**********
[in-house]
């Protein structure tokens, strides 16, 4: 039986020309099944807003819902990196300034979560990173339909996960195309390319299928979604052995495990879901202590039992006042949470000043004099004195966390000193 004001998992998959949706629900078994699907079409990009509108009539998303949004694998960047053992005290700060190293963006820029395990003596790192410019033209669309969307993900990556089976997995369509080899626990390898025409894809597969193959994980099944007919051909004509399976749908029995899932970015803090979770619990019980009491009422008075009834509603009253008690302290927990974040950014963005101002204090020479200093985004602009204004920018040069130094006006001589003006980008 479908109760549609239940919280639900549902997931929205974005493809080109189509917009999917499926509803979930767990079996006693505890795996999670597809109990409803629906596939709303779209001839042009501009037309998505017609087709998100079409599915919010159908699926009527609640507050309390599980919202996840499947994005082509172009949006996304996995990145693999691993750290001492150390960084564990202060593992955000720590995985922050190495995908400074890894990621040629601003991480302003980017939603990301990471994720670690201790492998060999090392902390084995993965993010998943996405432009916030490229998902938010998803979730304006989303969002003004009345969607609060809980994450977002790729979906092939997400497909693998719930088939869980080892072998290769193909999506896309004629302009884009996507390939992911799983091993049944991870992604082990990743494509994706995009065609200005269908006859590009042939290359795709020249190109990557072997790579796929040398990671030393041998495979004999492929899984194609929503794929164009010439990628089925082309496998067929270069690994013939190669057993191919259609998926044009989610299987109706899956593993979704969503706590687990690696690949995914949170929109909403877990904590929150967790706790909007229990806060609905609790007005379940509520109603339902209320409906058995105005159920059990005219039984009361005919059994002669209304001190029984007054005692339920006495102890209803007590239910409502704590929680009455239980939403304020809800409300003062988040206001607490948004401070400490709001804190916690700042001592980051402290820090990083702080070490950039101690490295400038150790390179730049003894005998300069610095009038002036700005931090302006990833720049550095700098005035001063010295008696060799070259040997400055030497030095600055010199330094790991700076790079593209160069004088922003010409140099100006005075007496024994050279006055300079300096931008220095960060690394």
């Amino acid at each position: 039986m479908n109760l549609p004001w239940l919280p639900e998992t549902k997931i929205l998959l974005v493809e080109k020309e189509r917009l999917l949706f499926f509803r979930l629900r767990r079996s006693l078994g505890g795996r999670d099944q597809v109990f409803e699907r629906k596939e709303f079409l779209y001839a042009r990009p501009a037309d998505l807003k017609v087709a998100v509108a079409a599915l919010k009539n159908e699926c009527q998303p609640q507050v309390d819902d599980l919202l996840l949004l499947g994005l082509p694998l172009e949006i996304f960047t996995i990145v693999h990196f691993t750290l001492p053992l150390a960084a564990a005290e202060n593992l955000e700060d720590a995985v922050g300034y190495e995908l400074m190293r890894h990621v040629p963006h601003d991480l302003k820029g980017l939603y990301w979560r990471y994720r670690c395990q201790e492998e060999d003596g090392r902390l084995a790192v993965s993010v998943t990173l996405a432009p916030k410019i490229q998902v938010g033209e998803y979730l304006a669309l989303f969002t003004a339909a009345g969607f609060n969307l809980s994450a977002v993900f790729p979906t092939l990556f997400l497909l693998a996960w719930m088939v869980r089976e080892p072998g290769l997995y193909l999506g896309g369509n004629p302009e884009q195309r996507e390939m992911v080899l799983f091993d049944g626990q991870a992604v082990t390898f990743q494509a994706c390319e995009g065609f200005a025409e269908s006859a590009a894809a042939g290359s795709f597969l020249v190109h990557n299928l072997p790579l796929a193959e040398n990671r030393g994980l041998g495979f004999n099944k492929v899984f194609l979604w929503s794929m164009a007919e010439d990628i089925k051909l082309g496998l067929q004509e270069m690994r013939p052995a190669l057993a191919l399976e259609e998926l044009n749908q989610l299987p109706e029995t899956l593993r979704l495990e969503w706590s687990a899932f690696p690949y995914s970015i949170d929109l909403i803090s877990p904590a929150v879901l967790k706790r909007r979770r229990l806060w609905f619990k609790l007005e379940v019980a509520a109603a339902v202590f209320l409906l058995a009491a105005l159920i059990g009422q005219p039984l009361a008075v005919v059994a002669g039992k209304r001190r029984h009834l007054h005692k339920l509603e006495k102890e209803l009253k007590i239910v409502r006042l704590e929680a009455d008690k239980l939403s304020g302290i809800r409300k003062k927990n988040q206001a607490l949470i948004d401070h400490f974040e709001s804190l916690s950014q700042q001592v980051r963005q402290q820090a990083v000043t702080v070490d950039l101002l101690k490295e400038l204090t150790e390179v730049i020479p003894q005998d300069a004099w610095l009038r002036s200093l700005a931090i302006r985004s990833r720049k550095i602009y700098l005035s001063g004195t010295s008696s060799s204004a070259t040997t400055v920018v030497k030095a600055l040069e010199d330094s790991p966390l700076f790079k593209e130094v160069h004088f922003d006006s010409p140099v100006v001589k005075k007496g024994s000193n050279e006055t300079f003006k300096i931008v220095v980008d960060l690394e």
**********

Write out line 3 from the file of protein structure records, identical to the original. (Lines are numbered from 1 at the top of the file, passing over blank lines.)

């Amino acid at each position: 039986m479908n109760l549609p004001w239940l919280p639900e998992t549902k997931i929205l998959l974005v493809e080109k020309e189509r917009l999917l949706f499926f509803r979930l629900r767990r079996s006693l078994g505890g795996r999670d099944q597809v109990f409803e699907r629906k596939e709303f079409l779209y001839a042009r990009p501009a037309d998505l807003k017609v087709a998100v509108a079409a599915l919010k009539n159908e699926c009527q998303p609640q507050v309390d819902d599980l919202l996840l949004l499947g994005l082509p694998l172009e949006i996304f960047t996995i990145v693999h990196f691993t750290l001492p053992l150390a960084a564990a005290e202060n593992l955000e700060d720590a995985v922050g300034y190495e995908l400074m190293r890894h990621v040629p963006h601003d991480l302003k820029g980017l939603y990301w979560r990471y994720r670690c395990q201790e492998e060999d003596g090392r902390l084995a790192v993965s993010v998943t990173l996405a432009p916030k410019i490229q998902v938010g033209e998803y979730l304006a669309l989303f969002t003004a339909a009345g969607f609060n969307l809980s994450a977002v993900f790729p979906t092939l990556f997400l497909l693998a996960w719930m088939v869980r089976e080892p072998g290769l997995y193909l999506g896309g369509n004629p302009e884009q195309r996507e390939m992911v080899l799983f091993d049944g626990q991870a992604v082990t390898f990743q494509a994706c390319e995009g065609f200005a025409e269908s006859a590009a894809a042939g290359s795709f597969l020249v190109h990557n299928l072997p790579l796929a193959e040398n990671r030393g994980l041998g495979f004999n099944k492929v899984f194609l979604w929503s794929m164009a007919e010439d990628i089925k051909l082309g496998l067929q004509e270069m690994r013939p052995a190669l057993a191919l399976e259609e998926l044009n749908q989610l299987p109706e029995t899956l593993r979704l495990e969503w706590s687990a899932f690696p690949y995914s970015i949170d929109l909403i803090s877990p904590a929150v879901l967790k706790r909007r979770r229990l806060w609905f619990k609790l007005e379940v019980a509520a109603a339902v202590f209320l409906l058995a009491a105005l159920i059990g009422q005219p039984l009361a008075v005919v059994a002669g039992k209304r001190r029984h009834l007054h005692k339920l509603e006495k102890e209803l009253k007590i239910v409502r006042l704590e929680a009455d008690k239980l939403s304020g302290i809800r409300k003062k927990n988040q206001a607490l949470i948004d401070h400490f974040e709001s804190l916690s950014q700042q001592v980051r963005q402290q820090a990083v000043t702080v070490d950039l101002l101690k490295e400038l204090t150790e390179v730049i020479p003894q005998d300069a004099w610095l009038r002036s200093l700005a931090i302006r985004s990833r720049k550095i602009y700098l005035s001063g004195t010295s008696s060799s204004a070259t040997t400055v920018v030497k030095a600055l040069e010199d330094s790991p966390l700076f790079k593209e130094v160069h004088f922003d006006s010409p140099v100006v001589k005075k007496g024994s000193n050279e006055t300079f003006k300096i931008v220095v980008d960060l690394e």